• Zi Jin Cheng
      November 28, 2016

      Yes that is according to Qualcomm, they said that the SD821 will provide more power efficiency over the SD820. The fingerprint sensor is very, very, good though. Give the Z2 Plus a try, that one has great battery life.

    • Lazar Prodanovic
      November 29, 2016

      Depends what you do with it, S821 is indeed more power efficient than S820 in the usual every day tasks but if you push it to the limits (which is kind a hard thing to accomplish) it will drain battery as hell mainly because even bigger clocks. Just find & take a look at PC Mark’s mobile work & work 2.0 battery life estimations.
      A braking news is that the Xiaomi didn’t use Qualcomm properly MP decision nor any other open source hot plug whatsoever in any builds with any newer QC SoC based phone in their portfolio how ever their is a official beta (firmware) build with it for download (from MiUI official forums) but it’s not exactly working good for now.

    • Lazar Prodanovic
      November 29, 2016

      At the end I bought an Mi Max (3/32), playing with it for a couple of days now. Setting RAM optimisation to low actually gave me some pretty interesting results especially with discomark only drawback is slightly lower synthetic performance.

    • Zi Jin Cheng
      November 29, 2016

      I usually turn it off completely in Xiaomi phones, especially ones with 4GB RAM

    • Zi Jin Cheng
      November 29, 2016

      I usually turn it off completely in Xiaomi phones, especially ones with 4GB RAM

    • Lazar Prodanovic
      November 29, 2016

      That part I will do my self when I unlock & root it so that I can tune a devlik subsystem & change IO/CPU/GPU governors as I usually do. So far I am satisfied with SOT as I am getting around 10h I think it can be pushed at least 20% more but we will come to that in time. 😉

    • Lazar Prodanovic
      November 29, 2016

      This is what I have been talking about. 😉

  6. Zi Jin Cheng
    November 28, 2016

    Yes that is according to Qualcomm, they said that the SD821 will provide more power efficiency over the SD820. The fingerprint sensor is very, very, good though. Give the Z2 Plus a try, that one has great battery life.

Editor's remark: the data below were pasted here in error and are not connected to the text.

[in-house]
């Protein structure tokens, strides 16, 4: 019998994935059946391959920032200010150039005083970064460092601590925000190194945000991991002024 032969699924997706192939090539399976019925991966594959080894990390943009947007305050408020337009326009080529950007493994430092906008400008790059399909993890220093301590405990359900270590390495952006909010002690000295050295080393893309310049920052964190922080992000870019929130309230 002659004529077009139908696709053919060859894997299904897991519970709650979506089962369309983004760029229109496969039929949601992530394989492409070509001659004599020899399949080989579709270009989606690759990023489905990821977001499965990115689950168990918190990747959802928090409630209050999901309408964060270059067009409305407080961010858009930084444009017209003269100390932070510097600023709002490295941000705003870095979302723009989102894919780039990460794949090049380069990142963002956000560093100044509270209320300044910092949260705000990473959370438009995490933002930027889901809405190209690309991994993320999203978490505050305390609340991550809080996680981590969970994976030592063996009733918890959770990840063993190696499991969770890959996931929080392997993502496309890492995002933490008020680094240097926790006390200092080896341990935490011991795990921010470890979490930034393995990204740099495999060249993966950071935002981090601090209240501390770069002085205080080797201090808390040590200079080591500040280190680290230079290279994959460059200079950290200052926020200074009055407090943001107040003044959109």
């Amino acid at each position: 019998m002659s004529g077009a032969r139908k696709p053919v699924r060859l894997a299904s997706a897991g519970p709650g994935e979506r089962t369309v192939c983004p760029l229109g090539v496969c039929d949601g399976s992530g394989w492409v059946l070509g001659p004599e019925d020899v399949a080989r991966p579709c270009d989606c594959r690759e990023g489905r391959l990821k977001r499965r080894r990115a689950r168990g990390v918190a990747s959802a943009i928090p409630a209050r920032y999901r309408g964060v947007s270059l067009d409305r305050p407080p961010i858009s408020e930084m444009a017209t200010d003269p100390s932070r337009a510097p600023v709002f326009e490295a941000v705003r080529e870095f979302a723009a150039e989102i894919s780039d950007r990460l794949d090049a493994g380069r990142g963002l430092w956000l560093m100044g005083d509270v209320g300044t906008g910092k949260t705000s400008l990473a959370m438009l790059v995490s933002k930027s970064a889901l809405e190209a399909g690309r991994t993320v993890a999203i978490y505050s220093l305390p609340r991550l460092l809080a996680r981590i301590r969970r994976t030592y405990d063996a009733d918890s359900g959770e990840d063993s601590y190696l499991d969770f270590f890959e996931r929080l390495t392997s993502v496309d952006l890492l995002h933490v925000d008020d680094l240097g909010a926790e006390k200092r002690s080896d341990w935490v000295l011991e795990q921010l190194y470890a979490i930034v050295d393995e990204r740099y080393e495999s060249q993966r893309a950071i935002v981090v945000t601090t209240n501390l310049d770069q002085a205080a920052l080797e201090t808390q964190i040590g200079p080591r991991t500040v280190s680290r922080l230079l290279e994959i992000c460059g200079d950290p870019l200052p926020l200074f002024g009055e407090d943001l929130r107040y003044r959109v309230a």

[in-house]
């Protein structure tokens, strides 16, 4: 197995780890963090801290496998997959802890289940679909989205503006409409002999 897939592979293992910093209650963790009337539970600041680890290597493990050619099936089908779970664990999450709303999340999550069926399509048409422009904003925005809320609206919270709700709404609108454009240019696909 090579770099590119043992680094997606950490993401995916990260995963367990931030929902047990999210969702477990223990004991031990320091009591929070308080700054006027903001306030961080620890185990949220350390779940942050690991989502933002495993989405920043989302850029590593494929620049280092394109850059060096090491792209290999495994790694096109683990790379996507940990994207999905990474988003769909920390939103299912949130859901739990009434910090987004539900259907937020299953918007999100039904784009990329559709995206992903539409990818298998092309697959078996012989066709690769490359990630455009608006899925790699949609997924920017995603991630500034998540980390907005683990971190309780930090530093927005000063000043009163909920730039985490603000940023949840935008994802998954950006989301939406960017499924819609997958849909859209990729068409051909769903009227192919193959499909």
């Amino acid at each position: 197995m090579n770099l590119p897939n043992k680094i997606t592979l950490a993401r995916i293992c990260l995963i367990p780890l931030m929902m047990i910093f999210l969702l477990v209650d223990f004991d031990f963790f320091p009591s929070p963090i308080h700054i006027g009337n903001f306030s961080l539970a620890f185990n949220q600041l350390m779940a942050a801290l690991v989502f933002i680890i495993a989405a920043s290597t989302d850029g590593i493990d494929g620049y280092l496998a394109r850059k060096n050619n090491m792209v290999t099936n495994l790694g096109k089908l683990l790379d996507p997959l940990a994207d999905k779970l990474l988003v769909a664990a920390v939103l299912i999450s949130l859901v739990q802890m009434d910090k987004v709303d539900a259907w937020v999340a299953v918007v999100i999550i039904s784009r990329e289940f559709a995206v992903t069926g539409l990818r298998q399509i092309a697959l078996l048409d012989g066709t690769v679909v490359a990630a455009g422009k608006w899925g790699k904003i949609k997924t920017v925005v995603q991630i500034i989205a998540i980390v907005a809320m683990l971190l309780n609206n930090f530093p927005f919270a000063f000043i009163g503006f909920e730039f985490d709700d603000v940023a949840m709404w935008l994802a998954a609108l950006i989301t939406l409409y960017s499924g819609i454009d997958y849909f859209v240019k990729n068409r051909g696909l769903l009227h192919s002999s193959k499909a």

7. Filipp
    November 28, 2016

    for me the biggest disadvantage is no interchangeable back
    while on mi5 you can easily swap back cover to a wooden/plastic one, on mi5s if you get some scratches (and you will, as aluminium is not steel), you are stuck with it (wearing horrible plastic cases that add thickness and kill phone’s metal feeling is not an option)

    As for speaker, on the waterproof GS7 for 600-700 bucks speaker is even worse

    As for camera, I am sure, that enabling Camera2 API will immediately make mi5s comparable with Pixels

    • Zi Jin Cheng
      November 28, 2016

      We just have to wait for someone to crack it and then install it. Then the camera will be amazing (assuming the rest of the hardware components are up to par).

    • Lazar Prodanovic
      November 29, 2016

      Api (Camera 2) & Hall are fully integrated in the software but they aren’t enabled in config because their camera app is still based on the camera 1. With a rooted one you need to unable hall by build.prop or init, then using 3rd party software like Mark’s Open Camera you will get better results but don’t expect miracles their is much more in the software tuning & Xiaomi doesn’t do a great job there. By the way Pixel is on Camera 3 Api.

    • Lazar Prodanovic
      November 29, 2016